The project is under the Indigenous Designed and Manufactured (IDDM) category with minimum of 60% indigenous content (IC) in the end product. At the prototype development stage, to be delivered within two years, the Development Agency (Indian Company) will supply one launcher, six missiles including two with warheads and one simulator system. At the procurement stage, the need will be 101 launchers, 2330 missiles with warhead and six simulator systems; however, the total potential orders in the coming decade could be ten times this number. The Development Agency can collaborate with a foreign vendor if required. As per the EoI, the weapon system is required for anti-tank and anti-structure engagements in conventional operations.

While there are a handful of Indian companies that already claim to have the technology, it still remains doubtful that these companies will be able to manufacture these missiles on their own. As of now, private companies like Kalyani Group and VEM Technologies have already initiated work on the systems, with others like Solar Industries also in the reckoning. In the recent DEFEXPO-2020 three different types of indigenous third-generation anti-armour guided-missiles were launched / demonstrated already. These include:

  • DRDO developed MPATGM
  • Bharat Dynamics Ltd (BDL) developed Amogha-3 (along with DRDO)
  • VEM Technologies developed ASI-BAL

It will be worthwhile to point out that globally, most of the Armed Forces have now equipped their Infantry with third generation ATGM systems and gradually moving toward fourth and fifth generation ATGM systems which have better accuracy, enhanced lethality, a higher kill probability, day and night operation capability and ensure better survivability for the operating crew. Noteworthy, ATGM generations are defined not only by the modernity of the missiles, but also of their launchers & their fire-control units. While missiles since the 3rd generation have had tandem warheads & top-attack capability, the 4th & 5th generation missiles have LWIR & SWIR seekers with fire-n-forget capability, target switching capability, optional data-linking & wire-guided modes of operation if the range requires increasing from 2.5 km to 4 km or even 6 km. The launchers & fire-control units on the other hand now come with miniature laser rangefinders, compass, dual-mode target acquisition (IR & daylight HD colour video). On 5th generation ATGMs & their launchers & FCUs, the IR sensors are uncooled while on the 4th generation ones cryogenic cooling is still required.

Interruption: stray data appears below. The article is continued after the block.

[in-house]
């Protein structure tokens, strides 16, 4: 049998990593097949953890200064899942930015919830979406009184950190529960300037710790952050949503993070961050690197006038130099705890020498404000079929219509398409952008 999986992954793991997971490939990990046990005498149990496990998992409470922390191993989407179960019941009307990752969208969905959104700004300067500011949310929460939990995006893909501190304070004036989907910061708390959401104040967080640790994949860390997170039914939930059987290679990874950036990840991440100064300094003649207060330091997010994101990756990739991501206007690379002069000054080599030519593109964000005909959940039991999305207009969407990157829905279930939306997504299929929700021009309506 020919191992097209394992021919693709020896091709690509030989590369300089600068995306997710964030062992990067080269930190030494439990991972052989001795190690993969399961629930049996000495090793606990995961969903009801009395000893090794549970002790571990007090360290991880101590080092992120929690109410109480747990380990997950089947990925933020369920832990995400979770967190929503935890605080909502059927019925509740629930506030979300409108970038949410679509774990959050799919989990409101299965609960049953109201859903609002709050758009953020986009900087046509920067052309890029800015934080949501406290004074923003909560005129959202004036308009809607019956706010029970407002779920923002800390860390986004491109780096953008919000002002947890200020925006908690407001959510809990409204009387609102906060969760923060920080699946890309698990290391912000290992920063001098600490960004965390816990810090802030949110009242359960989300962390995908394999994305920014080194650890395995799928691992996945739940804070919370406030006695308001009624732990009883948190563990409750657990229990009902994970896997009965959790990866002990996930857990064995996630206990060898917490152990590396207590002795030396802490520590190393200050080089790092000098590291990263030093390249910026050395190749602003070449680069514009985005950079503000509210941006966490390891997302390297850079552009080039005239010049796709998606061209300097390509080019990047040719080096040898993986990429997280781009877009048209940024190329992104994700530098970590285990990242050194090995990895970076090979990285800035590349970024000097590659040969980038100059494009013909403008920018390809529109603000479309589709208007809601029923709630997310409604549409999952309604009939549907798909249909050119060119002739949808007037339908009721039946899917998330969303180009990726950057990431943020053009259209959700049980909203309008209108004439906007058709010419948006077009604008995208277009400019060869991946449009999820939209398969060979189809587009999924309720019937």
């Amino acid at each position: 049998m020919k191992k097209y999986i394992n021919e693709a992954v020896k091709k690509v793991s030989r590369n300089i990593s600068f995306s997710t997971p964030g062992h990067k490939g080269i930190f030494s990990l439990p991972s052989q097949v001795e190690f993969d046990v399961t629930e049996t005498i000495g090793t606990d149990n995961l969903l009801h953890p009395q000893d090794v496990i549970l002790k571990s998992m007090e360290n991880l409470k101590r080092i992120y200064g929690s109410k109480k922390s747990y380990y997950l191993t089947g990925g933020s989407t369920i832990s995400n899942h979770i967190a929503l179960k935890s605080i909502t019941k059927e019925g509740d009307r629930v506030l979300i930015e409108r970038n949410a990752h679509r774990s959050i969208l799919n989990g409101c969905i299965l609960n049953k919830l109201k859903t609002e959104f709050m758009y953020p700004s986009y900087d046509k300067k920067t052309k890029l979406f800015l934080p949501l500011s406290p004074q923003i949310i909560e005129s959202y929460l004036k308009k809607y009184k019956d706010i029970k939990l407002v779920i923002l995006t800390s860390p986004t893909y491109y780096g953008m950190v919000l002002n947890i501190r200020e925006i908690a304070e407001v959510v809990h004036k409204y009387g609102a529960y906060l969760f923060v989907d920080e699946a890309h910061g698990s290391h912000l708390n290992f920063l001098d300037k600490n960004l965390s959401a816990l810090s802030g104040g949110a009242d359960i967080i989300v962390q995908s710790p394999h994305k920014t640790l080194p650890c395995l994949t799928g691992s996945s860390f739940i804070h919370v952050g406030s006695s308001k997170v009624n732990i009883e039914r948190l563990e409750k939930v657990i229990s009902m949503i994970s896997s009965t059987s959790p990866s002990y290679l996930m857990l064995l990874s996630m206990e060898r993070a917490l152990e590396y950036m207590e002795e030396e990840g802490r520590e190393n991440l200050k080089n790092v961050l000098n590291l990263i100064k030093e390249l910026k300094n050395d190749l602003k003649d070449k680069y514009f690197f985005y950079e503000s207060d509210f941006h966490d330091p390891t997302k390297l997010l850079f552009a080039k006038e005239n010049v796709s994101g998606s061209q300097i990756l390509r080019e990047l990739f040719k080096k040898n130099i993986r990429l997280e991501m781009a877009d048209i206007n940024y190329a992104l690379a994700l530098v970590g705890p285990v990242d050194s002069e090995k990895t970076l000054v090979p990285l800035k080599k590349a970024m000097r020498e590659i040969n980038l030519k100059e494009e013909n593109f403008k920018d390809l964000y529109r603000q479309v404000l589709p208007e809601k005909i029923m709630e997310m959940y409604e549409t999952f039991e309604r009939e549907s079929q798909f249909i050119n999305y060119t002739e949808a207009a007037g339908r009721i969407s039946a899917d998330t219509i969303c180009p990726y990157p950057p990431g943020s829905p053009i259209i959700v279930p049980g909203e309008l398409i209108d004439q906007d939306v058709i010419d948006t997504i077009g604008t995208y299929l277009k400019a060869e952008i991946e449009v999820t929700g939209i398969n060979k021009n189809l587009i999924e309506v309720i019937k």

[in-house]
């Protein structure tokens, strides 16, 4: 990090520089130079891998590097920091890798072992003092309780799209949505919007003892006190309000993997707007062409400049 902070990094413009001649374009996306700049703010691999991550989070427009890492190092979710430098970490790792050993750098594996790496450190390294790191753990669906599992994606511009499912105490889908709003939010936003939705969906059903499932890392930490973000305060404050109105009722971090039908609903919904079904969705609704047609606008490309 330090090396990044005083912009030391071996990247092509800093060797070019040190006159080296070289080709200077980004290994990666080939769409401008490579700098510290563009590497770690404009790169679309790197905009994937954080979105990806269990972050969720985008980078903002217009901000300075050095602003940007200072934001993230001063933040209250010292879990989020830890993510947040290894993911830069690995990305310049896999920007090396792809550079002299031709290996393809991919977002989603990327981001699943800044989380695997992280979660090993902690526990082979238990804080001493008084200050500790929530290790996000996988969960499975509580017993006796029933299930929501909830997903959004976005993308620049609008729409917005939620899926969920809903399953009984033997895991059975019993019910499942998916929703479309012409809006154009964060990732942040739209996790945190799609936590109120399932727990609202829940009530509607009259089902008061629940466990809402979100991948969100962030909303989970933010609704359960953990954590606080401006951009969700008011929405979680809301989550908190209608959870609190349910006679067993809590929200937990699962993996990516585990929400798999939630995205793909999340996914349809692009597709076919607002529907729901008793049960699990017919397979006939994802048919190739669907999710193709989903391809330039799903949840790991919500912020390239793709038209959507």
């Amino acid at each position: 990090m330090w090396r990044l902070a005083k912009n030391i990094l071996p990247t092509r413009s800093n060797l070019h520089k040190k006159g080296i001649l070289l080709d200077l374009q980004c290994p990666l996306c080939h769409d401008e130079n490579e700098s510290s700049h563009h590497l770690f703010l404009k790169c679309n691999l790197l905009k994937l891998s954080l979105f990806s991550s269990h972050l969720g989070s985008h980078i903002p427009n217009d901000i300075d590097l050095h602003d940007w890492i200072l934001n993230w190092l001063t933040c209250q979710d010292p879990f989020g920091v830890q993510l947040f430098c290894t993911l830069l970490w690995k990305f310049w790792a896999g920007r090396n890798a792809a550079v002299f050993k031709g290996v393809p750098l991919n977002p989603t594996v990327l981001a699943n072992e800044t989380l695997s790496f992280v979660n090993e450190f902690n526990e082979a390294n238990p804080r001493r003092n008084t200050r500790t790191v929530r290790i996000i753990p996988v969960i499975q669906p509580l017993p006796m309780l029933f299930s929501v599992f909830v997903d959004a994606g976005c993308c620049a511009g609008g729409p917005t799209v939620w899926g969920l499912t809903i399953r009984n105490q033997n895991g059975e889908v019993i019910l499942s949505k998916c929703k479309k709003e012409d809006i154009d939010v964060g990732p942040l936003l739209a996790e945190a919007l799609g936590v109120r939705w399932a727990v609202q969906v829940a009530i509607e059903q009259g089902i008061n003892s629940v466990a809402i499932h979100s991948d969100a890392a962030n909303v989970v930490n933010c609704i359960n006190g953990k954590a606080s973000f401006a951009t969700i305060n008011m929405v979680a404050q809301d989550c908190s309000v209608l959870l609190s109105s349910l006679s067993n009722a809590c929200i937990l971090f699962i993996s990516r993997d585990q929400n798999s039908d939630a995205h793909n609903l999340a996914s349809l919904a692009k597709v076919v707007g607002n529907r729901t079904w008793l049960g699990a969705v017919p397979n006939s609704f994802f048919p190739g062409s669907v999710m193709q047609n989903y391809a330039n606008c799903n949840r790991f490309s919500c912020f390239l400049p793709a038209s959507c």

In comparison India is lagging behind substantially. Further, the above mentioned indigenous ATGM offered by these public and private entities are third generation ATGMs and are oversized, when the fact of the matter is that countries, like US, Israel are already are using/developing more advanced generation weaponries/technologies fourth and fifth generation. In addition, the private and public sector companies who though are competent but lack technological know-how and experience and thus do not have the capability to develop these systems indigenously on its own. Thus, it becomes imperative for the Indian companies to collaborate with the foreign OEMs if they intend to develop these ATGM systems. Some tie-ups have already started coming up. For example, Israel's Rafael is offering fourth-/fifth-generation variants of the Spike (through Kalyani Rafael Advanced Systems Pvt. Ltd., which is spread across an area of 24000 square feet in Hardware Tech-Park in Hyderabad, while the Javelin JV (JJV) partnership of Lockheed Martin and Raytheon are offering both fifth- and sixth-generation versions of the FGM-148 Javelin ATGM and to this effect, in February 2020, inked an MoU with Bharat Dynamics to explore co-production of the FGM-148 Javelin ATGM. Also, as per certain news reports, it is anticipated that TATA Power SED had teamed up with the JJV for license-producing the Javelin ATGMs. Though this tie-up is not confirmed as of now.

Although, the Government certainly has taken a good step with issuance of the aforementioned EoI under the IDDM for the indigenous ATGM programme but it should ensure that the tie-ups between the Indian company with a foreign OEM to develop the required ATGM does not fall flat and not merely result in 'licensed-manufactured' product as happened in the past. It would be a better idea on Government's part to give a fair chance to the competent private sector this time as seen from the past that these private sector companies have far much capability in technology absorption as compared to the Public Sector entities.